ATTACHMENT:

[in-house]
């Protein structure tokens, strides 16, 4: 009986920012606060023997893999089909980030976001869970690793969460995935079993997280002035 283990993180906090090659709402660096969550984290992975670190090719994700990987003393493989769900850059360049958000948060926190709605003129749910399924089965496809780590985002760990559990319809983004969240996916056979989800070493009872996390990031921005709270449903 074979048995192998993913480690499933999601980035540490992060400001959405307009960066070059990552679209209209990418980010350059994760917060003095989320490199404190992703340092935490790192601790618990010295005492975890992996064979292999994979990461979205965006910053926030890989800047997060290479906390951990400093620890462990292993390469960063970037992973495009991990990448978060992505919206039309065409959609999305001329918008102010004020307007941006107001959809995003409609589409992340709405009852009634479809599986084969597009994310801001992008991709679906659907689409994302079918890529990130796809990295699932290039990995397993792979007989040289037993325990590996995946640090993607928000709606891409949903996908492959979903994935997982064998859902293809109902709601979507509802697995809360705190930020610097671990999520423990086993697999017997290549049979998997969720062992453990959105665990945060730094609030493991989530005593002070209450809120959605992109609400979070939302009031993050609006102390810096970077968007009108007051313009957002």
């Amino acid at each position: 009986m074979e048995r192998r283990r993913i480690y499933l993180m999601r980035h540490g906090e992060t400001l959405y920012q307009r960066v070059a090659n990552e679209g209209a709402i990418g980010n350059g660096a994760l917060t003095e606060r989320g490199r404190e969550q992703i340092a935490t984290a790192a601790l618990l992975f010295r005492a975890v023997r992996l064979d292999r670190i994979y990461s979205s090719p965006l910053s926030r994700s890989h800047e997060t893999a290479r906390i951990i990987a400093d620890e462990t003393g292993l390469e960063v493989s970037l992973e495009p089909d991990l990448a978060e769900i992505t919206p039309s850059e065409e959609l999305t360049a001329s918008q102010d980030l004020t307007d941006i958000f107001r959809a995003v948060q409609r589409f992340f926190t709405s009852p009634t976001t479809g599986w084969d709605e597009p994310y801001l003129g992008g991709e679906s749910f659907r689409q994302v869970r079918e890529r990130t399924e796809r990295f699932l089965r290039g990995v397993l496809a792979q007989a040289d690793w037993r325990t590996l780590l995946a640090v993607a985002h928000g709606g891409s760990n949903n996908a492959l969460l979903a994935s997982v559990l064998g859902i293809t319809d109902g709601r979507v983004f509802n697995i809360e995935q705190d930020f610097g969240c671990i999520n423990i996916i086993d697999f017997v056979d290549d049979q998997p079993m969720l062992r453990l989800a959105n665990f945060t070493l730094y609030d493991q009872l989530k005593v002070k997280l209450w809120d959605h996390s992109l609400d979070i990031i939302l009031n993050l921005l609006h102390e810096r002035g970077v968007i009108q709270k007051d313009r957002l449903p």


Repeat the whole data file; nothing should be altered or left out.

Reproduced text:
[in-house]
């Protein structure tokens, strides 16, 4: 009986920012606060023997893999089909980030976001869970690793969460995935079993997280002035 283990993180906090090659709402660096969550984290992975670190090719994700990987003393493989769900850059360049958000948060926190709605003129749910399924089965496809780590985002760990559990319809983004969240996916056979989800070493009872996390990031921005709270449903 074979048995192998993913480690499933999601980035540490992060400001959405307009960066070059990552679209209209990418980010350059994760917060003095989320490199404190992703340092935490790192601790618990010295005492975890992996064979292999994979990461979205965006910053926030890989800047997060290479906390951990400093620890462990292993390469960063970037992973495009991990990448978060992505919206039309065409959609999305001329918008102010004020307007941006107001959809995003409609589409992340709405009852009634479809599986084969597009994310801001992008991709679906659907689409994302079918890529990130796809990295699932290039990995397993792979007989040289037993325990590996995946640090993607928000709606891409949903996908492959979903994935997982064998859902293809109902709601979507509802697995809360705190930020610097671990999520423990086993697999017997290549049979998997969720062992453990959105665990945060730094609030493991989530005593002070209450809120959605992109609400979070939302009031993050609006102390810096970077968007009108007051313009957002």
């Amino acid at each position: 009986m074979e048995r192998r283990r993913i480690y499933l993180m999601r980035h540490g906090e992060t400001l959405y920012q307009r960066v070059a090659n990552e679209g209209a709402i990418g980010n350059g660096a994760l917060t003095e606060r989320g490199r404190e969550q992703i340092a935490t984290a790192a601790l618990l992975f010295r005492a975890v023997r992996l064979d292999r670190i994979y990461s979205s090719p965006l910053s926030r994700s890989h800047e997060t893999a290479r906390i951990i990987a400093d620890e462990t003393g292993l390469e960063v493989s970037l992973e495009p089909d991990l990448a978060e769900i992505t919206p039309s850059e065409e959609l999305t360049a001329s918008q102010d980030l004020t307007d941006i958000f107001r959809a995003v948060q409609r589409f992340f926190t709405s009852p009634t976001t479809g599986w084969d709605e597009p994310y801001l003129g992008g991709e679906s749910f659907r689409q994302v869970r079918e890529r990130t399924e796809r990295f699932l089965r290039g990995v397993l496809a792979q007989a040289d690793w037993r325990t590996l780590l995946a640090v993607a985002h928000g709606g891409s760990n949903n996908a492959l969460l979903a994935s997982v559990l064998g859902i293809t319809d109902g709601r979507v983004f509802n697995i809360e995935q705190d930020f610097g969240c671990i999520n423990i996916i086993d697999f017997v056979d290549d049979q998997p079993m969720l062992r453990l989800a959105n665990f945060t070493l730094y609030d493991q009872l989530k005593v002070k997280l209450w809120d959605h996390s992109l609400d979070i990031i939302l009031n993050l921005l609006h102390e810096r002035g970077v968007i009108q709270k007051d313009r957002l449903p």